Faculty Expertise Guide

When you want information on timely business topics, MIT Sloan School of Management can provide the expertise you need.

Our internationally renowned faculty and research staff explore the world's most critical business problems and share their insightful solutions through dynamic classroom discussions. This guide provides a window on the intellectual vibrancy of MIT Sloan.

The great volume of research conducted at MIT Sloan and the interests of our faculty and researchers continually evolve, so please contact Paul Denning, director of Media Relations, if you don't find what you need.

Passion and vision in business are overrated – Charles Kiefer

From Forbes If you are like a lot of people, your New Year’s Resolution list includes one or more ventures that you’ve been stalling on. Likely you’ve postponed working on this item due to some lack of clarity or perhaps you fear that you haven’t the proper passion for the topic or sector or a compelling vision to start a business. Indeed, how many times have you heard this advice given to people thinking of starting a company: “You’ve got to be passionate about it. You gotta love what you do.” But guess what? Passion isn’t a requirement. Despite what is suggested in the popular press, the founders of many, perhaps most, successful firms didn’t have passion at the beginning, and you don’t have to have it either. Vision isn’t a requirement either, at least not much of one. Here’s another popular myth that needs busting. The advice “you need … Read More »The post Passion and vision in business are overrated – Charles Kiefer appeared first on MIT Sloan Experts.  Read the full post >

Let 2016 be the year we agree tipping is terrible for both workers and customers — Oz Shy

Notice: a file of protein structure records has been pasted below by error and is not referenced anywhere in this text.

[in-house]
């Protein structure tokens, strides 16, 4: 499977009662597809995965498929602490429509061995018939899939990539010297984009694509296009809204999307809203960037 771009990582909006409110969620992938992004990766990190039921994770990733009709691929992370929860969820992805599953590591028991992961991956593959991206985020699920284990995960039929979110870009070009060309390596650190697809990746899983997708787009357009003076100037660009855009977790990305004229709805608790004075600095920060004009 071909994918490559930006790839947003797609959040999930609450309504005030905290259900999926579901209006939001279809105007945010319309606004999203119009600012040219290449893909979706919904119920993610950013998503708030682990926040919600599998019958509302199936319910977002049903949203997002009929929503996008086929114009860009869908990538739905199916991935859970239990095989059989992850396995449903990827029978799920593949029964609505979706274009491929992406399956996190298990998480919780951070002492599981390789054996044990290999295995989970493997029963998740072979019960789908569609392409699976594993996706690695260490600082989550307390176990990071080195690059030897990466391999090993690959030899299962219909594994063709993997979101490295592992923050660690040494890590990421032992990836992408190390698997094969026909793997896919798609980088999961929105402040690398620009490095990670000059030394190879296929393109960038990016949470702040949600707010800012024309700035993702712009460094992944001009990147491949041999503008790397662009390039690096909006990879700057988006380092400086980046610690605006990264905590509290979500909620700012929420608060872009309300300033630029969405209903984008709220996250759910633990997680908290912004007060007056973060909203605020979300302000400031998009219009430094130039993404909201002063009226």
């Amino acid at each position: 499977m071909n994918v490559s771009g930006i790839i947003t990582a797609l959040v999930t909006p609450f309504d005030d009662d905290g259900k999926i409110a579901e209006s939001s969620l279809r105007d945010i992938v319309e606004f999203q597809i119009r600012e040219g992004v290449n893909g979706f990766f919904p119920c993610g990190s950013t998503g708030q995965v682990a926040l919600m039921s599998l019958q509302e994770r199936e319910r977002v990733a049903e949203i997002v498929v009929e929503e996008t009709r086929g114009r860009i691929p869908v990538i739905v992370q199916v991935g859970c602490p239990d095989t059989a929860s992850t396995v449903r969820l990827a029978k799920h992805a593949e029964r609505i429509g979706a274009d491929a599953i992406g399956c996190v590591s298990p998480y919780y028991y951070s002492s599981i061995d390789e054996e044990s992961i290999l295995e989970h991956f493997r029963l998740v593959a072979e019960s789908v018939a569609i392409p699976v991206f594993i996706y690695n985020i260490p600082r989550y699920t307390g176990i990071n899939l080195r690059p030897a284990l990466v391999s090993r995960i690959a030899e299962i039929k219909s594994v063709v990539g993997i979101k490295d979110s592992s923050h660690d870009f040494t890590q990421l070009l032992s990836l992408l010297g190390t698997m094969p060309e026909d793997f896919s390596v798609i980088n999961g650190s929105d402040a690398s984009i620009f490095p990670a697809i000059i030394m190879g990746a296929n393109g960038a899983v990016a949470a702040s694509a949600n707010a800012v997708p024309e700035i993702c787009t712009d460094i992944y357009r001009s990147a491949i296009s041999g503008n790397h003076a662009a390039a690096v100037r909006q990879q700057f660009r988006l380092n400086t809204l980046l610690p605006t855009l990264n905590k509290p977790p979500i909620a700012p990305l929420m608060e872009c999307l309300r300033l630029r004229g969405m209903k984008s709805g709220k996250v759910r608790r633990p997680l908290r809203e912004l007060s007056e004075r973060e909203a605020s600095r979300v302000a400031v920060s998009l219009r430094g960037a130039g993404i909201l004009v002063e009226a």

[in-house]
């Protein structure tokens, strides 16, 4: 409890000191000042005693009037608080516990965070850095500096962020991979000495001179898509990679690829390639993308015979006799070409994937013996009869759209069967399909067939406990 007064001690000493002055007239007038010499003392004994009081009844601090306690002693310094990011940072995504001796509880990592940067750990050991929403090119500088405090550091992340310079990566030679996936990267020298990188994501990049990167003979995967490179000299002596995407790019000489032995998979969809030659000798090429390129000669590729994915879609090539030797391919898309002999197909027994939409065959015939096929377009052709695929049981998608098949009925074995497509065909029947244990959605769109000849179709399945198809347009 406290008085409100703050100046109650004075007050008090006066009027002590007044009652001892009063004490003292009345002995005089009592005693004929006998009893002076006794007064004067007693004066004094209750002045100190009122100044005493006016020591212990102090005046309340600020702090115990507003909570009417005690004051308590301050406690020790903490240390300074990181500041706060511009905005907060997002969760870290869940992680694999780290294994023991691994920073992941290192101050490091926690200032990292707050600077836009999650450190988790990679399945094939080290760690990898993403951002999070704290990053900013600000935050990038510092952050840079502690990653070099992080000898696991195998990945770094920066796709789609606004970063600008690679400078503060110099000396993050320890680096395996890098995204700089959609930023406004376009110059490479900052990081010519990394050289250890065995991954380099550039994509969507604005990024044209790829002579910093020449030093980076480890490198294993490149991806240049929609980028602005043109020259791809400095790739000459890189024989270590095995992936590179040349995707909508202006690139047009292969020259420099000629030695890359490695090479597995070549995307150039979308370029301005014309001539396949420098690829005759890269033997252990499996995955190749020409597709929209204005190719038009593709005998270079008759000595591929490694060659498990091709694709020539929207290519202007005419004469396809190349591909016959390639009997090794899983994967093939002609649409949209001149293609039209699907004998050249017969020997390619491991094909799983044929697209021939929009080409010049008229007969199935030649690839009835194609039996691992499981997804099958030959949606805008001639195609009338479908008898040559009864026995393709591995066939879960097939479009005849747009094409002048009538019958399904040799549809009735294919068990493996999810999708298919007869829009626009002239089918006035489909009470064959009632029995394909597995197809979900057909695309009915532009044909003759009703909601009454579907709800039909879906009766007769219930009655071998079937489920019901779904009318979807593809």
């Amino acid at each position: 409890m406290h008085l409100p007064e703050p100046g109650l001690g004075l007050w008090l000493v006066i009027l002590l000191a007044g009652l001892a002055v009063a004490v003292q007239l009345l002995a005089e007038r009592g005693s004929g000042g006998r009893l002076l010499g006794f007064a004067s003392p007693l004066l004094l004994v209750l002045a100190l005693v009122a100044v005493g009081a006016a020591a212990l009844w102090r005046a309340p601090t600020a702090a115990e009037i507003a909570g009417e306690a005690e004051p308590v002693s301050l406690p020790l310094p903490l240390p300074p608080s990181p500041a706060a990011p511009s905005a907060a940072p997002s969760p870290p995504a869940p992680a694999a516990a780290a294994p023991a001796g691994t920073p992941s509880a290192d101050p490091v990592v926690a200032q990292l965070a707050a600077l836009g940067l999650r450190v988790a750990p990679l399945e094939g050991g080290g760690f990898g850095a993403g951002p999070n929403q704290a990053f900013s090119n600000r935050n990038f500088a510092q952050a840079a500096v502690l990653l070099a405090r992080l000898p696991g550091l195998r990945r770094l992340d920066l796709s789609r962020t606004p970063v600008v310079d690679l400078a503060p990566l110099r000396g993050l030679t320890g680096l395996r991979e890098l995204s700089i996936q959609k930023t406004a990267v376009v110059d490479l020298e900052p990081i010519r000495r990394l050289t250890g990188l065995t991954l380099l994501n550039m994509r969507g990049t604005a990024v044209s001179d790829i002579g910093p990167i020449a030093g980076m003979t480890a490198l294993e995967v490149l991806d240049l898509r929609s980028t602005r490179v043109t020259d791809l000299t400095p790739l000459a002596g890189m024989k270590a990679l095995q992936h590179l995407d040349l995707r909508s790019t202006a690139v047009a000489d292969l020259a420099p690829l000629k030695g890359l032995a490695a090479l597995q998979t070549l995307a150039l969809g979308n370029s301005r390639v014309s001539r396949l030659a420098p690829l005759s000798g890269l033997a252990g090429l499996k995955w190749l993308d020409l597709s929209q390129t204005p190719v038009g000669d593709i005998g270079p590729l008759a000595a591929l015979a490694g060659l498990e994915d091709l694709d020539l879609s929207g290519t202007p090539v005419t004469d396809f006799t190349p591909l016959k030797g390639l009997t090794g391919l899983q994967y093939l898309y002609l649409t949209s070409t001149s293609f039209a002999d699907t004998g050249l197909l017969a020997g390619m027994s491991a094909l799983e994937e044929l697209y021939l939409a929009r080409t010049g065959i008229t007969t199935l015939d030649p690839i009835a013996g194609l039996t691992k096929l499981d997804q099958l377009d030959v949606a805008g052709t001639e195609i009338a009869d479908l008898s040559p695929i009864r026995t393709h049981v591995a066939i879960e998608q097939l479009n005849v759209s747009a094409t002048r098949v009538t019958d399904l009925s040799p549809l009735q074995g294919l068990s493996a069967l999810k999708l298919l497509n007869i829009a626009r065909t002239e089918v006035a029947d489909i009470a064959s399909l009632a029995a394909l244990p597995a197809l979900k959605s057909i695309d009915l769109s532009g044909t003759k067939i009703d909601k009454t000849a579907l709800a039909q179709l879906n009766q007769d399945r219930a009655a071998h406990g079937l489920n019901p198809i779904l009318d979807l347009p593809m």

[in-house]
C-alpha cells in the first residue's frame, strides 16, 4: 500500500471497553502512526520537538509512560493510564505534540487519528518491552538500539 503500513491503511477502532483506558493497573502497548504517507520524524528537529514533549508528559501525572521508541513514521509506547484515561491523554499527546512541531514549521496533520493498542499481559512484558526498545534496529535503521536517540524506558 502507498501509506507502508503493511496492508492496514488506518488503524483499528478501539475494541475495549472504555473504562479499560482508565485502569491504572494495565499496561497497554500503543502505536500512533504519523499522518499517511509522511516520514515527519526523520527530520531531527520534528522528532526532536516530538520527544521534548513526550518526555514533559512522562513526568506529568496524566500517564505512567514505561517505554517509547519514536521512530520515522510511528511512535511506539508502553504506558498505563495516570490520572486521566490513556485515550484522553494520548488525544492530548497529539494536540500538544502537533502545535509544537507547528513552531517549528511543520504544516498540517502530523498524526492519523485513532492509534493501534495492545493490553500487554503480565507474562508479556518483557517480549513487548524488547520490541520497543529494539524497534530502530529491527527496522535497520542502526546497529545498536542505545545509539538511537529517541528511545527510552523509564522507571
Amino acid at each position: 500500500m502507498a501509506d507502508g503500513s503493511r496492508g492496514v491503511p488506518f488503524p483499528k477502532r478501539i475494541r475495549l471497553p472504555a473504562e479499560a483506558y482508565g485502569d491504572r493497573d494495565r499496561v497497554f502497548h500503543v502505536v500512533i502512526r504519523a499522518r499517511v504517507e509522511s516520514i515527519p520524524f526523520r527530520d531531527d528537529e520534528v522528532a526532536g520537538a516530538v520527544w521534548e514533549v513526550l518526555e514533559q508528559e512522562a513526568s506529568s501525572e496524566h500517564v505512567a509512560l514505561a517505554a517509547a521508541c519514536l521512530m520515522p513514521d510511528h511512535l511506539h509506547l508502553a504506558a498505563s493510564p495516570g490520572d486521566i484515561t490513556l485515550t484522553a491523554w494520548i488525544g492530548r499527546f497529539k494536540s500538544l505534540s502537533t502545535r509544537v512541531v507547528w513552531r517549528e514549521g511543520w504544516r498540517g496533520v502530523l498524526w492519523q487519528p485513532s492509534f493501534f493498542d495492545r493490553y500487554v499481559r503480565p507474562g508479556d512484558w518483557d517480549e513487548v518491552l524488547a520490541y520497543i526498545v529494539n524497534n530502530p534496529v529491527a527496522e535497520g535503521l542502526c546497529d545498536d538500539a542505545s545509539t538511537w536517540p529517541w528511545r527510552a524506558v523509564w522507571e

From Quartz What’s an acceptable percentage to tip? The amount has been accelerating without any clear economic force driving it, and with unclear benefits for all parties involved. In the 19th century and during the first half of the 20th century, a 10% tip was common. By the 1980s, 15% tips had become the standard. Now we observe 18%, 20%, and even 25% tipping rates. Perhaps as a result, tipping is a constant source of tension and debate, and a favorite topic for social and economic critique. And, like any controversial subject, it has its own little-understood rules and oddities. Here’s one that stands out: Employees who qualify for tips are not paid the current mandated federal minimum wage of $7.25 per hour. Instead they are paid a minimum wage of only $2.13 per hour—presumably because their tips make up for their lower wages. If the tips do not make up the … Read More »The post Let 2016 be the year we agree tipping is terrible for both workers and customers — Oz Shy appeared first on MIT Sloan Experts.  Read the full post >






 

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